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HISTORY OF THE PLAYFUL PORPOISE in JUPITER / TEQUESTA

Posted by Nicole Richards on Wednesday, January 28th, 2015 at 4:14pm.

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During the 1960’s, the Loxahatchee River was filled with so many fish you could practically walk on them. The sea life was in its prime and the river had so much life to offer, but there was one sea mammal that was well-known throughout the area, a special dolphin that once lived in these fresh waters, not too far from the beautiful pristine beaches, by a tall red lighthouse, and close to the grassy flats. The local residents of Jupiter and Tequesta, Florida named this extraordinary Dolphin: “Georgie Girl.”

The South Florida locals shared their story of the playful porpoise!

Here is their story…

 Once upon a time, in the 1960’s, there was a family of eight dolphins who lived in the Loxahatchee River of Jupiter, Florida. They traveled around together hunting near the sharp oyster beds and frolicking near the bridges and the clear channels. Until one foggy day, during the year of 1966, the Miami Sea Aquarium went on a mission in search for the pod of dolphins. Finding the pod, their plan was to captivate and train these wild mammals to become show dolphins. One year later, the seven dolphins were sent to the World’s Fair in Montreal, Canada. They caught all but one desolate dolphin.

Sometime after, the poor abandoned porpoise bared itself up on a beach, on the property of a beachfront house and was in such a distressed state. Due to its condition, the Jupiter/Tequesta locals gave the dolphin the nickname of “Lonesome George.”  A year later, children of the town started to sight “Lonesome George” in the distance and noticed as time went on the dolphin got more comfortable and would clandestinely glide a bit closer to people wading in the water.

 Until one sunny afternoon, the dolphin decided the people were of no threat and became at ease sufficiently enough to swim to the children playing in the shallow waters. As soon as it reached the children, “Lonesome George” sunk its body to the bottom of the seafloor with a depth of about 3 feet of water, acting in a submissive and passive manner. Firstly assumed, the children picked up the dolphin to hold its blowhole above the water and the mother made an urgent call to the Miami Sea Aquarium to speak with the vet. The doctor responded with two conceivable signals of what this behavior meant. One, the dolphin was in very big trouble or two, it simply just wanted to make contact and join the fun. As the children interacted more with “Lonesome George’s” behavior, they decided to push the dolphin into deeper waters to understand his conduct a bit better and experiment the possibilities. A minute later, the dolphin popped back up to the surface and glided around the children. Therefore, the dolphin finally decided not to be so lonesome any longer and just wanted to play!

The playful porpoise’s nickname soon changed from “Lonesome George” to “Georgie Girl” which was a New Top 40 song that had recently tuned out on the radio during this time called, “Hey There, Georgie Girl!” and people soon figured out the playful dolphin was a female by turning on its back so his belly could be rubbed and after all she became pregnant. “Georgie Girl” became so comfortable with the friendly locals and was adored by all who she came in contact with! “Even after 40 years of looking at them they’re astounding animals, they’re beautiful, graceful, I guess they’re like people, they come in different moods.”  She would swim in the canals, where the gorgeous waterfront houses are located and smack her flipper on the water, a way for her to communicate and gain attention from the local families. She used to swim around for hours with the residents and tourists of Jupiter and Tequesta, Florida spinning, flipping around and incredibly would allow children to take turns riding on her dorsal fin as she circled around the waterways.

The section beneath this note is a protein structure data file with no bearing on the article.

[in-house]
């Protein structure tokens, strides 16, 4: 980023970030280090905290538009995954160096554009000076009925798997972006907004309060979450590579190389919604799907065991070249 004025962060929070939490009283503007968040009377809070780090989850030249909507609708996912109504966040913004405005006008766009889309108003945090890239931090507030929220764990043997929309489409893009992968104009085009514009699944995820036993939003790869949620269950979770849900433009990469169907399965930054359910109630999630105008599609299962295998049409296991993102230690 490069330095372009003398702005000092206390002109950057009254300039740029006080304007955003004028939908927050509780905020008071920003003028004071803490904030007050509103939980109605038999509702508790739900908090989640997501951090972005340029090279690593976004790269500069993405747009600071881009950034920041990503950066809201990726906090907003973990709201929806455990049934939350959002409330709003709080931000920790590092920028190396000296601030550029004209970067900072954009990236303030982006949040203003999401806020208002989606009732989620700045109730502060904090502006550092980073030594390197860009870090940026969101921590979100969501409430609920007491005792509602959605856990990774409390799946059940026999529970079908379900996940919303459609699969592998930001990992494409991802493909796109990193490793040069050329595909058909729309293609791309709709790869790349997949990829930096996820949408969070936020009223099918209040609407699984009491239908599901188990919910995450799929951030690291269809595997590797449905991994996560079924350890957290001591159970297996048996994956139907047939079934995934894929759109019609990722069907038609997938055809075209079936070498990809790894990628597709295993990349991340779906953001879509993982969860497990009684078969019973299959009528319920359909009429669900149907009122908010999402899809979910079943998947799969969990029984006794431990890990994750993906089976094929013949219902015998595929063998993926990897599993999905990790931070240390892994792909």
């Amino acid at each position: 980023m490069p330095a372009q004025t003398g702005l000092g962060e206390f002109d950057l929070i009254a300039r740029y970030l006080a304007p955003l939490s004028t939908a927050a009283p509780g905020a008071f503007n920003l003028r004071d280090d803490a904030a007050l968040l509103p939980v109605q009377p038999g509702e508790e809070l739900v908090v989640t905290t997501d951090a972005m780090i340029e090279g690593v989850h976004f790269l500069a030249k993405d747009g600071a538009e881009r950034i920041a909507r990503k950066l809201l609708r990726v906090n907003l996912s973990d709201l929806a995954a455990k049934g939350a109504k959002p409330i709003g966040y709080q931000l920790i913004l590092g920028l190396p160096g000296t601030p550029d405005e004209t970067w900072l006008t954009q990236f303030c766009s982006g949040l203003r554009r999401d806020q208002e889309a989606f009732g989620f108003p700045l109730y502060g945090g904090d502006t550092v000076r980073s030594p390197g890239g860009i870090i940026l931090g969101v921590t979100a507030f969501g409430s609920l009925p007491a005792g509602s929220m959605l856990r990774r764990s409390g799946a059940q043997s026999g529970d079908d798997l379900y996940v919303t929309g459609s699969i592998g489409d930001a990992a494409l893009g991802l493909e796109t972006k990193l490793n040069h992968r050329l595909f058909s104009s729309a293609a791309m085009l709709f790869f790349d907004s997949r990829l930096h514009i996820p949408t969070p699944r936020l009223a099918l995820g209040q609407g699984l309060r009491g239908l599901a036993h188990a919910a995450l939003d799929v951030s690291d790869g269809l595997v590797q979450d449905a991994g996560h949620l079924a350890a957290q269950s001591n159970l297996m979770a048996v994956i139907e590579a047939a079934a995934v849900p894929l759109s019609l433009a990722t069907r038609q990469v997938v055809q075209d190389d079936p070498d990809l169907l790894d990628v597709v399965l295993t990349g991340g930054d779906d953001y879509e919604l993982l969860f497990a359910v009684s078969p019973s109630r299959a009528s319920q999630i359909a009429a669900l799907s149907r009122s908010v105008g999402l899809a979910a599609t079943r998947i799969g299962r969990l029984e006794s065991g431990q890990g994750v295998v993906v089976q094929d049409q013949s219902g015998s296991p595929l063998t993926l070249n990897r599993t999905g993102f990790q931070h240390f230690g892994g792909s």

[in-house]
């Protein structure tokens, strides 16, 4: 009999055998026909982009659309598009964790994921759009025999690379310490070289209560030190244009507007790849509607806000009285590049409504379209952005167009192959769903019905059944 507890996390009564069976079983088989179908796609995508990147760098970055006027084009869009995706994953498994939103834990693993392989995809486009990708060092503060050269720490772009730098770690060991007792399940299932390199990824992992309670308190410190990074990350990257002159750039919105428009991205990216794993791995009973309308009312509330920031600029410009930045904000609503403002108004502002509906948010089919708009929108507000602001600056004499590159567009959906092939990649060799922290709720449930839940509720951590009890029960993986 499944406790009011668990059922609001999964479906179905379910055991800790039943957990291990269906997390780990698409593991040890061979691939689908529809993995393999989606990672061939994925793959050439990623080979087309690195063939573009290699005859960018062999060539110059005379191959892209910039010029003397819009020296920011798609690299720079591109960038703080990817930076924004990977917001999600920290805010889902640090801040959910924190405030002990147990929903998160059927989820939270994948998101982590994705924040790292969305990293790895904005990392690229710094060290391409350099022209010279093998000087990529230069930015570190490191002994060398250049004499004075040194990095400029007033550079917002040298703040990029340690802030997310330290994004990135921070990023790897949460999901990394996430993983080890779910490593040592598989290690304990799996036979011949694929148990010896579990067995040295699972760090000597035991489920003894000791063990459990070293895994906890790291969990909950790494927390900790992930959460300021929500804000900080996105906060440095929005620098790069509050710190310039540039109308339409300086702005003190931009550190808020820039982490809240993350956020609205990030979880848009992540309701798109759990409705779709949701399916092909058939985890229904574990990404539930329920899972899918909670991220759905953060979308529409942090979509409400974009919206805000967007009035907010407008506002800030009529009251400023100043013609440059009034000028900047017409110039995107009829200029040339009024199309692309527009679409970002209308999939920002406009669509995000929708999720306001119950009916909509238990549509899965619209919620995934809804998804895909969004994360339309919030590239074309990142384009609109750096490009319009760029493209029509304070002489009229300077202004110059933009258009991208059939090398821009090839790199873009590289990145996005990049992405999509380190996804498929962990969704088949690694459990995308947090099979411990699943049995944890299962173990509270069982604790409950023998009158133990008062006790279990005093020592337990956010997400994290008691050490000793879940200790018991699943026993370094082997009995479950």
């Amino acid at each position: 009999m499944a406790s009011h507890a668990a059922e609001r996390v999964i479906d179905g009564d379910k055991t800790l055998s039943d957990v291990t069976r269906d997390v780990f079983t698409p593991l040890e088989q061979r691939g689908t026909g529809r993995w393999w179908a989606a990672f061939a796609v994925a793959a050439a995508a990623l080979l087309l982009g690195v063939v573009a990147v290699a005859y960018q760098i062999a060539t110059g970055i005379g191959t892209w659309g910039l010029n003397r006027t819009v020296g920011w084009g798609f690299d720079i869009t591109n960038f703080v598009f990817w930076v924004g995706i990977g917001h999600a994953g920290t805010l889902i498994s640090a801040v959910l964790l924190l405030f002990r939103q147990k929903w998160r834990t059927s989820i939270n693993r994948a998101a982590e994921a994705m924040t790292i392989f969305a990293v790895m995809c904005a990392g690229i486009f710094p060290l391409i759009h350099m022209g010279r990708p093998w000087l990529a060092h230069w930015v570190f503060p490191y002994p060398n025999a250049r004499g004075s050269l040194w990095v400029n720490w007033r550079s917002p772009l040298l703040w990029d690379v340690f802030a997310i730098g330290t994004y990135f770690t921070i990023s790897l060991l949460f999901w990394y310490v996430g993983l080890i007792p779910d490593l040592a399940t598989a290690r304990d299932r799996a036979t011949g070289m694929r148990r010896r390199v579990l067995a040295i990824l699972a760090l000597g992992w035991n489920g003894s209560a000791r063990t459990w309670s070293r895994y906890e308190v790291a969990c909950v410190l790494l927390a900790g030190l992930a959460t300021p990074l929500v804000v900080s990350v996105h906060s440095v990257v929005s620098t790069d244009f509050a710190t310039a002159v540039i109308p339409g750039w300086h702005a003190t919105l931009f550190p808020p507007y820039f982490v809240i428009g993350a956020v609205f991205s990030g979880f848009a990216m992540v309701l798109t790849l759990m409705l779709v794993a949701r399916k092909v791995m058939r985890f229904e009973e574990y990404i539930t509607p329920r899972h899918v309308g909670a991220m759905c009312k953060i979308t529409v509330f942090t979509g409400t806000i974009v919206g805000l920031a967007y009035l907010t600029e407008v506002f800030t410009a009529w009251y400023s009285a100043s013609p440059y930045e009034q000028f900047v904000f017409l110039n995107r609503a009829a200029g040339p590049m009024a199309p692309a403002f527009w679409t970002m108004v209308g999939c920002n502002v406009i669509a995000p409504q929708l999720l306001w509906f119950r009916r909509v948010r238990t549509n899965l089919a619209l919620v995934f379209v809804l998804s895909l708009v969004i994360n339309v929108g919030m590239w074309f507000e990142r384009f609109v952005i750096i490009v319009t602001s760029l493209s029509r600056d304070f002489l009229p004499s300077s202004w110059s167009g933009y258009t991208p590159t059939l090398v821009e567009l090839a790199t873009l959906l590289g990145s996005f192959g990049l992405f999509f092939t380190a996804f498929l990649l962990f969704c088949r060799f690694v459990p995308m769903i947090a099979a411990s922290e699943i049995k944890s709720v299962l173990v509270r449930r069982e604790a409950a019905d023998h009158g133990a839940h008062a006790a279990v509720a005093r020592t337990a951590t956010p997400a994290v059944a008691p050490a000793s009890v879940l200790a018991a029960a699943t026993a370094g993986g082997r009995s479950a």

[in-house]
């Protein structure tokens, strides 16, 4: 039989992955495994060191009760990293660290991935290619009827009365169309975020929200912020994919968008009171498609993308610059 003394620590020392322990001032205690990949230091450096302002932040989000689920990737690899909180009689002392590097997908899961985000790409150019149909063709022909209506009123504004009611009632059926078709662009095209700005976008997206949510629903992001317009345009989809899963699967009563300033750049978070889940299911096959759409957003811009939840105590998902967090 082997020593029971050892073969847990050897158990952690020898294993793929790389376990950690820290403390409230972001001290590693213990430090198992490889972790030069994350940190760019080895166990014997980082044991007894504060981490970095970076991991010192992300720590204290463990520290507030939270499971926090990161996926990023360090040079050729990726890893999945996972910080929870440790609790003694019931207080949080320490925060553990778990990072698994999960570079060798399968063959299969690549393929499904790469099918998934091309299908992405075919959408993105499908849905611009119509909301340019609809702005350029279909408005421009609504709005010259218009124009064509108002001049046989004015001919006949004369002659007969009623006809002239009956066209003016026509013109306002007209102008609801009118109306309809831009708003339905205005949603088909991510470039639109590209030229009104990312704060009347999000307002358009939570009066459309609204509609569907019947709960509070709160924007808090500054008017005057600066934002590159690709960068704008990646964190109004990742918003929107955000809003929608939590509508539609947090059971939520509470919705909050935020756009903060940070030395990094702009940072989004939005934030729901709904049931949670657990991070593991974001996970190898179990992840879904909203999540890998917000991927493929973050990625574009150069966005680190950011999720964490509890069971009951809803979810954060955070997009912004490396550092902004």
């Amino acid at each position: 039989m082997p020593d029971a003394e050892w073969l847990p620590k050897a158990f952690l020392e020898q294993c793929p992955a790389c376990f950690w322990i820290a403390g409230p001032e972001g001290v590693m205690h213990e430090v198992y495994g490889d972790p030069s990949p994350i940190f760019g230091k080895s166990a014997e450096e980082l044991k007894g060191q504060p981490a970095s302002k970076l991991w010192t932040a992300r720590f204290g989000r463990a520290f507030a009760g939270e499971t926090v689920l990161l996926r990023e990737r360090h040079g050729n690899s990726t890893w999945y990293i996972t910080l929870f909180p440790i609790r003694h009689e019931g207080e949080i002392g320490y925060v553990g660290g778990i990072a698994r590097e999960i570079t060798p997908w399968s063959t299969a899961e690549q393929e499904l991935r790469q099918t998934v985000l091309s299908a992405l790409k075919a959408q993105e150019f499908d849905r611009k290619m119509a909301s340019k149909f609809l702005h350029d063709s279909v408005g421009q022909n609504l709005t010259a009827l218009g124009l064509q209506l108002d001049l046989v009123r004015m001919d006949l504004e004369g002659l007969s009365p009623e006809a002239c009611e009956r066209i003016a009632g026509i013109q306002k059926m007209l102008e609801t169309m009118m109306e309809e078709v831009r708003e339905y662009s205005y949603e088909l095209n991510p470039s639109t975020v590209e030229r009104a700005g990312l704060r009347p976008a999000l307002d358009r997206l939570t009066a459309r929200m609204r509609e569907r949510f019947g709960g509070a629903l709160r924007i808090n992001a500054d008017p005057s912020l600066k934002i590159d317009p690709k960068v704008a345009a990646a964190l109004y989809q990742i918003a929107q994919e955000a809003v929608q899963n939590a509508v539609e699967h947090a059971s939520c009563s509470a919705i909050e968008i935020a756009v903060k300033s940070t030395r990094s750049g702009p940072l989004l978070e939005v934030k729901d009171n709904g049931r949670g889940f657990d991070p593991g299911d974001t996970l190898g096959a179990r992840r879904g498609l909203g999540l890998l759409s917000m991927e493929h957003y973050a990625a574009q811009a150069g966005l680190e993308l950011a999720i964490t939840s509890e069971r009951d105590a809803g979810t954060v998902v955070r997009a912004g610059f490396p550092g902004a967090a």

After a while of fun, “Georgie Girl” would glide off to the other side of the Loxahatchee River to give all the children a chance to play with her.  She and her young offspring quickly became a very natural and familiar presence to all residents on the water. “Dolphins can understand artificial languages. They can understand abstract images. They can problem solve. These are skills that a lot of animals it turns out have but dolphins get a lot of press.” The children yearned and could not wait to run off the school bus, throwing books, bags, pencils, clothes and shoes all over the lawn, just to see “Georgie Girl” waiting for the students at the river. Even the dogs enjoyed the moments of excitement too! On the weekends, some families would take out their skiffs or small boats just to bang on the sides of the vessel or slap the water and wait for the special mammal to come and say hello. She also took great delight in flipping surfers over on their boards! She truly was such an inspiration and local Jupiter/Tequesta residents felt as if they were living in a fantasy or were on a real life TV Show such as “Flipper.”

Until one day, the playful porpoise that explored the town appeared no more. She had been killed and the death that was inflicted is still not known as the tide took the body of “Georgie Girl” and her young out to sea before conservationist could discover how the tragedy happened.

“Georgie Girl” will always be remembered and will remain in our thoughts forever!  

  

Thanks to all the Facebook members of Jupiter Old Days for their inspiration and contributions to this article. They got to experience something my generation only dreams about. If you would like to read their firsthand accounts the thread can be found here: http://www.facebook.com/groups/112366198792848/permalink/1011762195519906/ 

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